Sleeping somewhere new
Sleeping somewhere new causes the brain to partially stay 'awake', making it difficult to sleep iStock/4FR

When you go to sleep in a new and unfamiliar environment, half of your brain stays awake all night to keep an eye out for any potential danger. Scientists say this "vigilance" mechanism helps explain why people often feel groggy after the first night in a new place.

Past studies have shown people tend to struggle with sleep in a new location. It is known as the 'first night effect' and is the reason sleep scientists tend to discard any data they collect on the first night of their studies. However, what causes it was not known.

To work out the reason for the first night effect, researchers from Brown University used a neuroimaging technique on 35 volunteers. They monitored the volunteer's brains while they slept in a lab and found the two hemispheres showed different patterns of activity.

Their findings, published in the journal Current Biology, showed the left side of the brain was always more active than the right side, particularly during 'slow-wave' sleep – a part of the deep sleep cycle. They also found that the greater asymmetry of brain activity between the two hemispheres - if the left was particularly active, for example - the more difficult it was for the person to fall asleep.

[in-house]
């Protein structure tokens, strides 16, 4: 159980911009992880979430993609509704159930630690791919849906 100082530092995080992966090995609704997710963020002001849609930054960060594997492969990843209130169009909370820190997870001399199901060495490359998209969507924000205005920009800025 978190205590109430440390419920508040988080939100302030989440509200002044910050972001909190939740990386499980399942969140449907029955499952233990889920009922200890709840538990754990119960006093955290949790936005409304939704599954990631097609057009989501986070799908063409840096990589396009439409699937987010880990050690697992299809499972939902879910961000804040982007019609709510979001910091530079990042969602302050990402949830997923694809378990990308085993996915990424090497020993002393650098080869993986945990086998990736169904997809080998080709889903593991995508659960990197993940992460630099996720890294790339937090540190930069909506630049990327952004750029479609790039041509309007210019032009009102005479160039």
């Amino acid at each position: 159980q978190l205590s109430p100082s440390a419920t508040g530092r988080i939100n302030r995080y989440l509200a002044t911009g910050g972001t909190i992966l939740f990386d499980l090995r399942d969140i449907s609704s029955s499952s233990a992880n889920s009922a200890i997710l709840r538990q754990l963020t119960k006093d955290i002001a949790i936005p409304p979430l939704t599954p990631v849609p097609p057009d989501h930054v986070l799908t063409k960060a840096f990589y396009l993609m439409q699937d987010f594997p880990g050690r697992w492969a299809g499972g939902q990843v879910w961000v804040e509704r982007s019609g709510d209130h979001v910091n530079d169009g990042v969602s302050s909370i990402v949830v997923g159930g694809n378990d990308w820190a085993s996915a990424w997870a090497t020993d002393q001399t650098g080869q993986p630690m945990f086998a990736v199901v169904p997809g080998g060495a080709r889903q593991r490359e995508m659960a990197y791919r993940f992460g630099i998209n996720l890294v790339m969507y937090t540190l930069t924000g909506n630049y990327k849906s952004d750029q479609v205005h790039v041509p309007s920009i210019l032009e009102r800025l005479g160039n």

Researchers believe this activity helps people stay vigilant and responsive "as a night watch to protect ourselves" when sleeping in an unfamiliar environment.

Yuka Sasaki, corresponding author, said they do not yet know if the left hemisphere keeps watch all night, or if the right shares the burden at other times. "It is possible that the surveillance hemisphere may alternate," she said.

The authors conclude: "The present study has demonstrated that when we are in a novel environment, inter-hemispheric asymmetry occurs in regional slow-wave activity, vigilance and responsiveness, as a night watch to protect ourselves."

The team also speculated some people could have the ability to switch off the first-night effect when they frequently stay in new surroundings. "Human brains are very flexible," said Sasaki. "Thus, people who often are in new places may not necessarily have poor sleep on a regular basis."

She added it may be possible to reduce this effect by taking your own pillow when sleeping in new places.